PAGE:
Kane Reilly obliterates course record to win 2018 Whale of Trail

Megan Mackenzie, home in between Golden Series races, takes the Women’s win

The 2018 Merrell Whale of Trail, a 53km ultra trail set in the pristine De Hoop Nature Reserve, saw 83 trail enthusiasts take to the iconic five-day hiking trail that for this one day a year, is condensed into a single-day race. Amongst the 83 starters, a star-studded cast of South Africa’s top runners raced for a cumulative R100k, thanks to new sponsors PSG Wealth and De Hoop Nature Reserve.

Kane Reilly took off in front from the start at Potberg, forming a break-away group with Robbie Rorich and Bernard Rukadza. The three had established a seven-minute lead by the first check point (CP), 14km in, arriving at the CP well within record time. By the next CP, Rukadza had made a move into second place, with Rorich hanging on to third, but dropping off the pace.

“The race really started when we hit the beach,” said Rukadza. From the half way point, where the trail meets the coastline, Rukadza continued to chase, working to slowly lessen the gap between himself and Reilly.

Reilly who got off to a blistering start maintained his lead and pace through to the coastline. “The first half of the Whale of Trail really invites fast, smooth running. I knew I was racing Bernard (Rukadza), so I wanted to use the mountainous section to get ahead. That was my plan, but when we started it ended up being such an enjoyable trail to run that we maybe went a bit faster than we planned.”

Like Rukadza, Reilly agreed that the beach section was tough. “I just thought about people that do those long runs across deserts and got through it.” Despite closing the gap from 8min to 4.5min, Rukadza just couldn’t catch Reilly, and it was Reilly who crossed the line first, obliterating the existing course record and earning himself the record bonus from De Hoop Collection. Reilly finished in a time of, 04:39:52, Rukadza 04:44:15.

Rorich was overtaken by Christiaan Greyling with 7km to go. Greyling, who finished second last year, maintained third position for the final 7km, finishing and earning the last position on the podium in a time of 05:06:28.

In the women’s race, Cape Town local Meg Mackenzie established and maintained a lead from the start through to the finish, unrivalled from the beginning. “Despite Tweet (Graham Bird) warning me against it, my plan was to climb hard in the first half on the mountains, putting my EU experience to good use, and hopefully getting a bit of a lead on the competition.“

Mackenzie continued to slowly increase the gap between herself and second and third place, edging her way up into the overall top 10. “The second half was much tougher than I expected, there wasn’t any flat! It was unexpectedly tough.” While she soldiered on across the beach, the race for second and third between Karine Bezuidenhout and Annelise Scholtz heated up.

Mackenzie crossed the line first, outside of the record in a time of 05:50:55. Bezuidenhout snuck in just ahead of Scholtz in a time of 06:16:33 and 06:17:54 respectively.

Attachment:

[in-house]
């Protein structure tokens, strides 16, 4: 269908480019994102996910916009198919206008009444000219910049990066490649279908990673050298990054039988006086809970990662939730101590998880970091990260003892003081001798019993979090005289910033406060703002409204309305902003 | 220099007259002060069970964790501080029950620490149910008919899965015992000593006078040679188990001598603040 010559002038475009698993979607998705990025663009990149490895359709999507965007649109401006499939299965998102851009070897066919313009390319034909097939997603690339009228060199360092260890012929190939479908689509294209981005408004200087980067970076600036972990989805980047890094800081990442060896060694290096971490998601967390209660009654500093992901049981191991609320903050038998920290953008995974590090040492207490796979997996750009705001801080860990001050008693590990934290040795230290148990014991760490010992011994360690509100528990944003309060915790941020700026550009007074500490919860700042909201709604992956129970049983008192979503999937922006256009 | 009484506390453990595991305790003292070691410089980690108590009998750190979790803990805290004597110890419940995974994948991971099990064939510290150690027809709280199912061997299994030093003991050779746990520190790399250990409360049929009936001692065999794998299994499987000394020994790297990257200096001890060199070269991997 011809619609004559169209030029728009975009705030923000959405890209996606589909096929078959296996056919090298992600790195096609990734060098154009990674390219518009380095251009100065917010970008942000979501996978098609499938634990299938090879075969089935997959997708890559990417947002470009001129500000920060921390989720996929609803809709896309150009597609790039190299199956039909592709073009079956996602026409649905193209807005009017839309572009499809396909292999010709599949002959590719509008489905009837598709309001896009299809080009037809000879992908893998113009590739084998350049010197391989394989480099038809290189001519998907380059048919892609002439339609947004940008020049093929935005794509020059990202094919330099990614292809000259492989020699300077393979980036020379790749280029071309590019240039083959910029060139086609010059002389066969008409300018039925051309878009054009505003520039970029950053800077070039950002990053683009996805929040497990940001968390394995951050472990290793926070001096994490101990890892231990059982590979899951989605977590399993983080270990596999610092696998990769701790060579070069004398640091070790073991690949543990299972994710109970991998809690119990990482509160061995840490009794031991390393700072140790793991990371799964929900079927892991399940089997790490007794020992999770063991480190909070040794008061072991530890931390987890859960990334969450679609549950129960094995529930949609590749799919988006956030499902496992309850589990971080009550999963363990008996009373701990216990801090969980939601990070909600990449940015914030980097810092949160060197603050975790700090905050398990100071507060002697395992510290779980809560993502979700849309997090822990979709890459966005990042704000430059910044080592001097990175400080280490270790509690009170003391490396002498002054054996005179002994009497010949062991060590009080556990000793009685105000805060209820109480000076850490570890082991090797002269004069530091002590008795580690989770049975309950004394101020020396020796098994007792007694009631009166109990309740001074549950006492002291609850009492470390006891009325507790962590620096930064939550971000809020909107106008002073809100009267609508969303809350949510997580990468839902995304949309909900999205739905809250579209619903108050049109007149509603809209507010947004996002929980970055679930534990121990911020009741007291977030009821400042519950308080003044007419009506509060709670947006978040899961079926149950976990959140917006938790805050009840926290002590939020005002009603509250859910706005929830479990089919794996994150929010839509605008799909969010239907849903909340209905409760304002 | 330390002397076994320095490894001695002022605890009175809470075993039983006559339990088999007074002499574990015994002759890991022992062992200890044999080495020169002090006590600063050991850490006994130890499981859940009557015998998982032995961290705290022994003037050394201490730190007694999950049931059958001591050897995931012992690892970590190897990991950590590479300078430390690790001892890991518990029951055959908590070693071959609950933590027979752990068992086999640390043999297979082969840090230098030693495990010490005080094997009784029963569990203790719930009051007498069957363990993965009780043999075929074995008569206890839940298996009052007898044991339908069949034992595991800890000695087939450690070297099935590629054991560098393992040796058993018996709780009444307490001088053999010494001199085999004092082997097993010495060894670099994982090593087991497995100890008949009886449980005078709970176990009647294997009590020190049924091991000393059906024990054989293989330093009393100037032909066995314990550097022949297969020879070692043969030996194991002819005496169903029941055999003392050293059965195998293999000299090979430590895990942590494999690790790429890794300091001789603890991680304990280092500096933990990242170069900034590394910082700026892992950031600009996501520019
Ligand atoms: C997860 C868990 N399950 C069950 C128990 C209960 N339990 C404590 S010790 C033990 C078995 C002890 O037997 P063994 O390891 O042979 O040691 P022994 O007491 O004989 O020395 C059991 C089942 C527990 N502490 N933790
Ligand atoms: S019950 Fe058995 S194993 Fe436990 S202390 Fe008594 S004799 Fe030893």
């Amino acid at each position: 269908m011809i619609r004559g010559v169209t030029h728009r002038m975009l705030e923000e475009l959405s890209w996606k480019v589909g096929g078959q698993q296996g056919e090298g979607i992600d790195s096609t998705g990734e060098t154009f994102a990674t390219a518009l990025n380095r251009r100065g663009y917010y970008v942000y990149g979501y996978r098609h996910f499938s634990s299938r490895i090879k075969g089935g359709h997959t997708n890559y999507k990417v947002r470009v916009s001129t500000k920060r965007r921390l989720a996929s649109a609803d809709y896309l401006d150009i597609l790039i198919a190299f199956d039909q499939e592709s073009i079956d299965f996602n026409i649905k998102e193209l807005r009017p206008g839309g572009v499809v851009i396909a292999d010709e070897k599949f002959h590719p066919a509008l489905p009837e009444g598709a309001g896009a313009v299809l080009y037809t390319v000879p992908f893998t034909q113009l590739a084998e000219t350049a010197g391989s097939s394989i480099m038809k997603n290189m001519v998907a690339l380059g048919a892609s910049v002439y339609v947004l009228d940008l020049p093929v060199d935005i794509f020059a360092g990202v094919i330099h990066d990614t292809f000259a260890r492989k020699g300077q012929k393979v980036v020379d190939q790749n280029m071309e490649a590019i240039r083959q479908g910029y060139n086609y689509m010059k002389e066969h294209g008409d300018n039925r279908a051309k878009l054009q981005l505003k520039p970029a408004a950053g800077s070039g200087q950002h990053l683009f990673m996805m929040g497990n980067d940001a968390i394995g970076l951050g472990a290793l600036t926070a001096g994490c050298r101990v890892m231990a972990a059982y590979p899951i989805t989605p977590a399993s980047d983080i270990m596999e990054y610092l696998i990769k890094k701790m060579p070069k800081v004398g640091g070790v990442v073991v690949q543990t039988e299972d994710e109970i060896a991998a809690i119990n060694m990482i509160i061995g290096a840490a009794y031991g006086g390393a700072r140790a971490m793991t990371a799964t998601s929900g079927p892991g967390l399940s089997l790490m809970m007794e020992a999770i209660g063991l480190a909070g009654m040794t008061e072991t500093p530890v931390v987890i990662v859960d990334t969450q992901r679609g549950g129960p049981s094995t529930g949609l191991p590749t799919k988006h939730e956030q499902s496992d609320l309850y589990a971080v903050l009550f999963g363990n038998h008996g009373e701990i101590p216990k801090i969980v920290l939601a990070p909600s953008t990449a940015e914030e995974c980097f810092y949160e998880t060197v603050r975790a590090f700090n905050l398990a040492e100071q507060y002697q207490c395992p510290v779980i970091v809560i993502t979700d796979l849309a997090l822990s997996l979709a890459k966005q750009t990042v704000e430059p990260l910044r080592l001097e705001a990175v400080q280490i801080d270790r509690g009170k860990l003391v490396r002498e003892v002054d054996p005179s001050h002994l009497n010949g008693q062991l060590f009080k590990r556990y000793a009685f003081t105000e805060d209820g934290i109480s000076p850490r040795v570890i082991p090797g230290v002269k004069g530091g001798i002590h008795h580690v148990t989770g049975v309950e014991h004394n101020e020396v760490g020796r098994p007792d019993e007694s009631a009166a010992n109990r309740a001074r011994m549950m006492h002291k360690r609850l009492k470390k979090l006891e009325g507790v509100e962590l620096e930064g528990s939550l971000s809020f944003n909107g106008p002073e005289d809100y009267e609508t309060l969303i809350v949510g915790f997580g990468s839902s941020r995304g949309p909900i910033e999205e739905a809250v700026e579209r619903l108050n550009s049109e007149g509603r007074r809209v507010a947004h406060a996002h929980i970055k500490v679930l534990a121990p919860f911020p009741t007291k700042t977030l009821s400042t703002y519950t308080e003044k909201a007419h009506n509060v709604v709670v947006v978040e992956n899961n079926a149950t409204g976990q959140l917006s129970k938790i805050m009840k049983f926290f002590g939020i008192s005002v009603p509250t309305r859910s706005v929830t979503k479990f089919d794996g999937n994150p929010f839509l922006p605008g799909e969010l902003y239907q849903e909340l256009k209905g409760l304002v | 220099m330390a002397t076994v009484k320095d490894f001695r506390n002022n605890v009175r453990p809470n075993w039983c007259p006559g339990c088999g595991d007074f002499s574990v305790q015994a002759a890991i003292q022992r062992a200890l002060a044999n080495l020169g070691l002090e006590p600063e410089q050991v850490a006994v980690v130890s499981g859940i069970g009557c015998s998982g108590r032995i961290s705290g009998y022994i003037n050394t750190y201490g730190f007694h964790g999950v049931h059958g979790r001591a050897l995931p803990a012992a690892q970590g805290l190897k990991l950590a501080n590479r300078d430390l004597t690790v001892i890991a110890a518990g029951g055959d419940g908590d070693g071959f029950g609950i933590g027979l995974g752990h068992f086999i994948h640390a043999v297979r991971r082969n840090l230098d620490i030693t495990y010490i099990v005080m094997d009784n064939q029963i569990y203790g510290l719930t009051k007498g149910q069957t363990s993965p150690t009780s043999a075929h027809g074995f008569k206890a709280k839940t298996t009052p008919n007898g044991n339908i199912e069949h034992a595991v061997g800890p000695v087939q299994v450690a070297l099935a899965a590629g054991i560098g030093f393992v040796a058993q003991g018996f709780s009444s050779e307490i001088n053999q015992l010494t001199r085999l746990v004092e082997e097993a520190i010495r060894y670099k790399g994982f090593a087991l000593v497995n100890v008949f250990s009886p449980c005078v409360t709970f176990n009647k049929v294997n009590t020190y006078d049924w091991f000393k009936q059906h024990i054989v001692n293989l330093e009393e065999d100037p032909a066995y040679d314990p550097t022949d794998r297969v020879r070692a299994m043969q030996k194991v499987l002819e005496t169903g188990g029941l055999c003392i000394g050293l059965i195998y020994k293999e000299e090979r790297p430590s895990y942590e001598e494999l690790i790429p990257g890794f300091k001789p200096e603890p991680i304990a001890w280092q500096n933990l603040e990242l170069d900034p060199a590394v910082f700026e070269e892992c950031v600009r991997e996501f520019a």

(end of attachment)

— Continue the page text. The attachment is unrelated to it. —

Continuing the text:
Winning Whale of Trail was a special moment for Mackenzie, who crossed the line in typical Meg-style, grinning from ear to ear. “From the get go I was just grinning the whole race, I was just so happy to be home. Just the vibe, the classic South African hospitality, the good food and unbelievable beauty – everything. It always feels good to win on home soil! Tweet and Tatum put on an unbelievable event, definitely something everyone should put on their race bucket list.”

It wasn’t only Mackenzie who was blown away by the event and location! “The ocean was absolutely unbelievable. At one point, where the trail joins the coast at Noetsie, I actually was forced to stop and just look at it. There was a stupid amount of whales and the trails are really just something to write home about,” said Reilly.

This year saw the first instalment of the Whale of Trail Journey, a two-day event that covers the same route, but over two days. Trail runners set off from Potberg on day one and cover roughly 25km to Noetsie where they overnight in a hiking hut. They then spend the second day following the hiking route towards Koppie Alleen, sharing the finish with the main event. This year 11 runners finished the inaugural Whale of Trail Journey, with three signing up for next year on the finish line, testament to what a great experience it is. Better suited to those who are less fussed about time, and more fussed about the cold beer at the end of the day, the Journey is not timed.

To complete the incredible experience put on by Mountain Runner Events, all finishers got to relax on beanbags and enjoy a slow-cooked potjie while whale watching and sipping on local craft beer at the finish at Koppie Alleen, cheering on their fellow Whalers as they accomplished this bucket-list race! “For us, this event is about all the runners. From Kane to  Hirayama Isao who crossed the line in 10:59:48 and all the runners in between. Each one achieving their own personal triumphs over the 53km. To see the sense of achievement and enjoyment on each finishers face is what makes this event very special for us,” said Race Director, Graham Bird.

WHALE OF TRAIL TOP FIVE
MEN:
Kane Reilly – 04:39:52
Bernard Rukadza – 04:44:15
Christiaan Greyling – 05:06:28
Melikhaya Msizi – 05:25:19
Robbie Rorich– 05:37:41

WOMEN:
Meg Mackenzie – 05:50:55
Karine Bezuidenhout –  06:16:33
Annelise Scholtz  – 06:17:54
Naomi Brand – 06:24:41
Julia Jansen van Rensberg – 06:55:51

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